Invasion rather than nuclear features correlates with outcome in encapsulated follicular tumors: Further evidence for the reclassification of the encapsulated papillary thyroid carcinoma follicular variant
Carcinoma, Papillary, Follicular
Neoplasm Recurrence, Local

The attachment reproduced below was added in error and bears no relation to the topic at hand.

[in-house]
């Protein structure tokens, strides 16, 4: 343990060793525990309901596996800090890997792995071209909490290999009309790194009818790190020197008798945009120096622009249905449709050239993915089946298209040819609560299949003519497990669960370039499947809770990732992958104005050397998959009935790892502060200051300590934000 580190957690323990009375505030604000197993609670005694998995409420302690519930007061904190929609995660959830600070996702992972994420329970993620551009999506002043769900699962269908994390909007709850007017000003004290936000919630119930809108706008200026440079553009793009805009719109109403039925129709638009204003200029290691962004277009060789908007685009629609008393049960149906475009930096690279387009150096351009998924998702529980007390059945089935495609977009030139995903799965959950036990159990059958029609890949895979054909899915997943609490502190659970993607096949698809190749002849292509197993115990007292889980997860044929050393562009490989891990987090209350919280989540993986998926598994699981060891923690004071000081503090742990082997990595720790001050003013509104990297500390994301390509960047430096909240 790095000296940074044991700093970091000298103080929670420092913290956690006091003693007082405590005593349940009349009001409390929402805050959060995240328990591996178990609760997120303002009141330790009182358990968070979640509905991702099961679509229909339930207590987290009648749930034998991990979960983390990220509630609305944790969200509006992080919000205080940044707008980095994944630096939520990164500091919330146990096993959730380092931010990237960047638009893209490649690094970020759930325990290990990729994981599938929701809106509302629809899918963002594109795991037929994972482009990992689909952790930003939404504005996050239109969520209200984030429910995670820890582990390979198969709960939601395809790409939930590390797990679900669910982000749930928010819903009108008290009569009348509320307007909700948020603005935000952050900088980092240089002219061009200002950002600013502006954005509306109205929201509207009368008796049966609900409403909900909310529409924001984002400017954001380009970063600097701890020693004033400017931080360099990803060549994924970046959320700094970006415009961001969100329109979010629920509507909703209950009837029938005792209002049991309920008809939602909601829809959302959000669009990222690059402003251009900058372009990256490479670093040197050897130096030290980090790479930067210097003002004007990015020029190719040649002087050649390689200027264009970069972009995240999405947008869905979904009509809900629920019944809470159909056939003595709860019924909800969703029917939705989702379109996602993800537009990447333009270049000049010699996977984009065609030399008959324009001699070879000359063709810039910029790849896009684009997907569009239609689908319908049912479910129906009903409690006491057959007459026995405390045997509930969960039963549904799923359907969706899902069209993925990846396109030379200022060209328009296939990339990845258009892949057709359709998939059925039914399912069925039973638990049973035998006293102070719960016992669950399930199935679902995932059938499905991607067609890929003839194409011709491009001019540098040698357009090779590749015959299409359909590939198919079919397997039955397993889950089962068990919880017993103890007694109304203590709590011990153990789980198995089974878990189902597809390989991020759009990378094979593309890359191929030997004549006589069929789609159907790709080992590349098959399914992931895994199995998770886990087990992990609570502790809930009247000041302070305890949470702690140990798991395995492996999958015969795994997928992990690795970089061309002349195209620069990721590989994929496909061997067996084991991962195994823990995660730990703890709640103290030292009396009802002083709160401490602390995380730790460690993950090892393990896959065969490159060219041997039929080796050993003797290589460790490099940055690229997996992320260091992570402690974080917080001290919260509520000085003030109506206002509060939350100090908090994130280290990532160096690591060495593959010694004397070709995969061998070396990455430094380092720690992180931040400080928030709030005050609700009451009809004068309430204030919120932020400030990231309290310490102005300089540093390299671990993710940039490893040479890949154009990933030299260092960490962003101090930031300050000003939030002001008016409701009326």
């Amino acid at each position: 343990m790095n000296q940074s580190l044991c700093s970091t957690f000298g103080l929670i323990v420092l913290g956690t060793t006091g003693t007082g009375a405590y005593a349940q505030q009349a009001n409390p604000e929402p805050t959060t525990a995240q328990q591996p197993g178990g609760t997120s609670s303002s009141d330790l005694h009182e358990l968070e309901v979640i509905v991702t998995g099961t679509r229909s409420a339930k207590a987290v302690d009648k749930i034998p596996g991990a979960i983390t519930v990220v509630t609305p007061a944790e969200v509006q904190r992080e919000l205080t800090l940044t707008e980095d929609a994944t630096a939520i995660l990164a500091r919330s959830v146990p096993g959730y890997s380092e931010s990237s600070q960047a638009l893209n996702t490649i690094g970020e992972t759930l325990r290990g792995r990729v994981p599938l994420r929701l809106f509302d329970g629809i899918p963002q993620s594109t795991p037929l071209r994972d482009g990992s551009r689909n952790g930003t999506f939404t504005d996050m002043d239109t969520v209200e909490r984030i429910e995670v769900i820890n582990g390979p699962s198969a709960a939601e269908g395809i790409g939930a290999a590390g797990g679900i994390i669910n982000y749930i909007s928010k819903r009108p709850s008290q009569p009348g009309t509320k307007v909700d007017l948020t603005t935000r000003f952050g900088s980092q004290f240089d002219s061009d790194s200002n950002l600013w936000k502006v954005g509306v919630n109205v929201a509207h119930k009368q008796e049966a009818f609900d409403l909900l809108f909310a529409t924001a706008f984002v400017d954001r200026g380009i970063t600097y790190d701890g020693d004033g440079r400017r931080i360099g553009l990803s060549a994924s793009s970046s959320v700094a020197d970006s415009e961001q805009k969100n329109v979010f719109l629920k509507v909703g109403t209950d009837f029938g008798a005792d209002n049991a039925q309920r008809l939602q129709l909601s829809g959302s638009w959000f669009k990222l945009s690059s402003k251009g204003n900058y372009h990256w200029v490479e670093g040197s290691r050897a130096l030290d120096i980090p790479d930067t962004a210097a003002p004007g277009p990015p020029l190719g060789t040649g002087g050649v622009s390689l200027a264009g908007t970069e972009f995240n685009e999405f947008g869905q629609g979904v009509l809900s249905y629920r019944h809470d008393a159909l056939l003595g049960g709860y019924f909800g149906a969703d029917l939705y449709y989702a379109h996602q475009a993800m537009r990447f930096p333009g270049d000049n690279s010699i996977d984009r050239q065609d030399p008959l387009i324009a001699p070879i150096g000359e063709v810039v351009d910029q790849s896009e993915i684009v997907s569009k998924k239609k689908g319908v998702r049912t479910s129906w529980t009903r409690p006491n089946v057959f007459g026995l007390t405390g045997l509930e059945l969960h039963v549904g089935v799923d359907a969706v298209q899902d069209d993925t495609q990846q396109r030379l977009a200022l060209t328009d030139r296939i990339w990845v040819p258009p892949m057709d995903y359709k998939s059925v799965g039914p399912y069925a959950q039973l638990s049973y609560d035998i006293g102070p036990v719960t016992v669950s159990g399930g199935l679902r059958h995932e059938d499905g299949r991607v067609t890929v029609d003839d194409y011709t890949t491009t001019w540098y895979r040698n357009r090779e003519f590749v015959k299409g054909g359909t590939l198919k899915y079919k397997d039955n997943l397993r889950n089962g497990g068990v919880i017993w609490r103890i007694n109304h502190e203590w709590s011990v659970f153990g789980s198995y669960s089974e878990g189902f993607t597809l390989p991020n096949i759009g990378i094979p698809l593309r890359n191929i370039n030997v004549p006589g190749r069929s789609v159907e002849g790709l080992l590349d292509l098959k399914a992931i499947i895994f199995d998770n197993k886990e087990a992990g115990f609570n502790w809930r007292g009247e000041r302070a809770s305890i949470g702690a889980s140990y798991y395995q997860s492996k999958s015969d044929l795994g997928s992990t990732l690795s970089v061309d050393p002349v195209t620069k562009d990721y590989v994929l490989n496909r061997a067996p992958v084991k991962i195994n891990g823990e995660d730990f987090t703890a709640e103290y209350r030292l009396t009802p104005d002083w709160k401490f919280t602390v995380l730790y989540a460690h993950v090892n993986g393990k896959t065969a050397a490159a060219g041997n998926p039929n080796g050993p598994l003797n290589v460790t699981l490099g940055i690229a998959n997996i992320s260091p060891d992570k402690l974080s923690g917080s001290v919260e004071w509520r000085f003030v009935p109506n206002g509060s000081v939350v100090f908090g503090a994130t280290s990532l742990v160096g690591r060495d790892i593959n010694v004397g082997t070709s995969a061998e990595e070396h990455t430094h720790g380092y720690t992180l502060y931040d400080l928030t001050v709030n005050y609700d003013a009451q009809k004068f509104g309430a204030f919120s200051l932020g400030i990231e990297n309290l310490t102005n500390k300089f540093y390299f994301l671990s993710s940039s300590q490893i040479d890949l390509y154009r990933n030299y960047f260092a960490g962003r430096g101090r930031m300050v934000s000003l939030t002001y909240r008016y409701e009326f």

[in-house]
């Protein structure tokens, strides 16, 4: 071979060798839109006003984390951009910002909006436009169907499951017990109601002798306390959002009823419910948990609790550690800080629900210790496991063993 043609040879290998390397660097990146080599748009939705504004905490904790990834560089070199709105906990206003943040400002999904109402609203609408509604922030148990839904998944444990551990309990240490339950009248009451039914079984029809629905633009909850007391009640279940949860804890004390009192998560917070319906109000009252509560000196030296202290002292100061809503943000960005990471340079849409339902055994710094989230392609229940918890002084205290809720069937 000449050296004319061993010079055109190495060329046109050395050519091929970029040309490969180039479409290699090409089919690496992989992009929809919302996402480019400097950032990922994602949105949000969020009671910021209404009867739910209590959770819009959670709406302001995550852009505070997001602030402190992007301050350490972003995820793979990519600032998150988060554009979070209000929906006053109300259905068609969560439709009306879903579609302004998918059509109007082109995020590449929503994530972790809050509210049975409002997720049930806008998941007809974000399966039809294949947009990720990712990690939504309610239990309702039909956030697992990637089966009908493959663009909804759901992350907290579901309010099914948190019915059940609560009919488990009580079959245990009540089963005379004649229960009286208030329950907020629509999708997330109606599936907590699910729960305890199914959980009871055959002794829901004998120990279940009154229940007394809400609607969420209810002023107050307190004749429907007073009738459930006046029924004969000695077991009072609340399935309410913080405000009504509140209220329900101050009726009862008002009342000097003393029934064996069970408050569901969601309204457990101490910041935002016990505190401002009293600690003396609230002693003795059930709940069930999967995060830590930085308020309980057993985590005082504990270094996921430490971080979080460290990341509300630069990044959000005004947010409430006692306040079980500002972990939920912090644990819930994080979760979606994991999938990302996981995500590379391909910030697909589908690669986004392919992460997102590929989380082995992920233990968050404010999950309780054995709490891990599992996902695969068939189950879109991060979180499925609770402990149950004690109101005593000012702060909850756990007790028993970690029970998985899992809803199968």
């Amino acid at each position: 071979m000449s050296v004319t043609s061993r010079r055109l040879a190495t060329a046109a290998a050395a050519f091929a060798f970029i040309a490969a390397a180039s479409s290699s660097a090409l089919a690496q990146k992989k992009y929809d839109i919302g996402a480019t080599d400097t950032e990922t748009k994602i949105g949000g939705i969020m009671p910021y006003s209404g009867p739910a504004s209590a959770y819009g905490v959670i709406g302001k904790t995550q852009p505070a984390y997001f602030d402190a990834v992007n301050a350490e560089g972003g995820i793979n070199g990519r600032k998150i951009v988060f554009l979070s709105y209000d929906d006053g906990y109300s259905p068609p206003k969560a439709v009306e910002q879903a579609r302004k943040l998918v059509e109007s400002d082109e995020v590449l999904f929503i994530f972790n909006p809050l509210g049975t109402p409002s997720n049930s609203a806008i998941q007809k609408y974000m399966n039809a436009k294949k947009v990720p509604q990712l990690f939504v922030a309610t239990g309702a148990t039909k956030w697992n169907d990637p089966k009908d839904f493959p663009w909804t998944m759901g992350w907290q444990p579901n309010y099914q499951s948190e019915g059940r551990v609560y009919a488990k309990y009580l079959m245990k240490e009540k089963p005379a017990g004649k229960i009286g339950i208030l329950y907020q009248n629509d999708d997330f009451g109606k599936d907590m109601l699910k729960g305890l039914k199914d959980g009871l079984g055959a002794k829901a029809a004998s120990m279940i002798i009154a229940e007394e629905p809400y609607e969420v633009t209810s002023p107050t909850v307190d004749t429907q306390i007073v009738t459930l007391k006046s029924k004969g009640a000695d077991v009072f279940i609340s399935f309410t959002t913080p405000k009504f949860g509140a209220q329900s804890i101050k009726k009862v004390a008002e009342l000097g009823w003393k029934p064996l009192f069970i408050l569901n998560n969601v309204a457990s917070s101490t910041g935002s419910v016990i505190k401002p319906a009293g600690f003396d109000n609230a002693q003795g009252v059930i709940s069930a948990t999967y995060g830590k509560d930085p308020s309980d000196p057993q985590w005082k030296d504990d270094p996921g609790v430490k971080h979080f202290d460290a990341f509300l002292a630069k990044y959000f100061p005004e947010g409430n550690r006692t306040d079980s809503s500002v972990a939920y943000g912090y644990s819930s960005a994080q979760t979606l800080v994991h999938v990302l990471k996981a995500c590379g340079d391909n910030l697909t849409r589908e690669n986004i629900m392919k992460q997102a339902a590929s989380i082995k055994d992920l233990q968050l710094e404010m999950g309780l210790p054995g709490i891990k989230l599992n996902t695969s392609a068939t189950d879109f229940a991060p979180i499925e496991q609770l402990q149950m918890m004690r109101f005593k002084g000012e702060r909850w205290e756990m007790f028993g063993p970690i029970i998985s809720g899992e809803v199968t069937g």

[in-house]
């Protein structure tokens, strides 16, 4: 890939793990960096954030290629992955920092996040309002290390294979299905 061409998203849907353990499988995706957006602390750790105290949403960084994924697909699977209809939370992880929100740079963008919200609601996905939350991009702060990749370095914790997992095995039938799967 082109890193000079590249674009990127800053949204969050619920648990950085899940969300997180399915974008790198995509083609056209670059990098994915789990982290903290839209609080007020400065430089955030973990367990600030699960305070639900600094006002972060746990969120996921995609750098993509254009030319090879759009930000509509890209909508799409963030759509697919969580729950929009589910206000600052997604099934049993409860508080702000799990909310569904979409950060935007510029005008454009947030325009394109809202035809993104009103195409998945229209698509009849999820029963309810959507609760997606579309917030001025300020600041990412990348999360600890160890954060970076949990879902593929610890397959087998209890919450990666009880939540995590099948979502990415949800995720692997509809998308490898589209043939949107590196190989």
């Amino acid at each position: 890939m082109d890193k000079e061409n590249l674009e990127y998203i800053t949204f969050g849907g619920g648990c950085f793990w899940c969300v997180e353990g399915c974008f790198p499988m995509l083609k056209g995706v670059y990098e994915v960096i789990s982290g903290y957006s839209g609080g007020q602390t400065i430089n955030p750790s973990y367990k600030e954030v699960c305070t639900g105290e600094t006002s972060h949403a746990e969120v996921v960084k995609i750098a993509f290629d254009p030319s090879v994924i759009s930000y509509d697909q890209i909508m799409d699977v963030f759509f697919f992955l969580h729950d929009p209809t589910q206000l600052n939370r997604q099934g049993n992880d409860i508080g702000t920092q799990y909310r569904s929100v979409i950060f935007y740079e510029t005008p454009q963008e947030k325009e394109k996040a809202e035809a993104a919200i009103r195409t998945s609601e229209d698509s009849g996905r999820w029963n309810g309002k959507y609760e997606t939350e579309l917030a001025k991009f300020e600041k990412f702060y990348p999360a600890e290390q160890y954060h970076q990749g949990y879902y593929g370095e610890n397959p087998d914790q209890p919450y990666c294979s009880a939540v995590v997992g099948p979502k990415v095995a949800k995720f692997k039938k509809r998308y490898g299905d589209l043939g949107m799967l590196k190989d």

The prognosis of the encapsulated follicular variant of papillary thyroid carcinoma (EFVPTC) and its relationship to encapsulated follicular carcinoma (EFC) and follicular adenoma (FA) is subject to controversy. All EFVPTCs, EFCs, and FAs identified at a single institution between 1981 and 2003 were analyzed microscopically. A cohort of FAs from a different hospital was also examined. EFVPTCs were subdivided into noninvasive EFVPTC (NIEFVPTC) and invasive EFVPTC (IEFVPTC) displaying capsular/vascular invasion. There were 83 EFVPTCs (57 noninvasive, 26 invasive), 14 EFCs, and 52 FAs. Similar to FA, over a median follow-up of 9.5 years, none of the NIEFVPTCs manifested lymph node metastasis (LNM) or recurred. Furthermore, with a median follow-up of 10.5 years, none of 39 NIEFVPTCs without radioactive iodine therapy recurred. Four (15%) of 26 IEFVPTCs and none of 14 EFCs harbored distant metastasis (P = .29). There was no difference in LNM rate and degree of vascular or capsular invasion between IEFVPTC and EFC (P > .1). All 4 IEFVPTCs with adverse behavior presented with distant metastasis and no LNM. Sixteen percent of IEFVPTCs had poor outcome, whereas there was none in the NIEFVPTCs (P = .007). In conclusion, NIEFVPTC seems to behave similarly to FA, whereas IEFVPTC can metastasize and spread like EFC. Thus, invasion rather than nuclear features drives outcome in encapsulated follicular tumors. Non-IEFVPTC could be treated in a conservative manner sparing patients unnecessary total thyroidectomy and radioactive iodine therapy. The position of the EFVPTC in the classification of thyroid neoplasia should be reconsidered.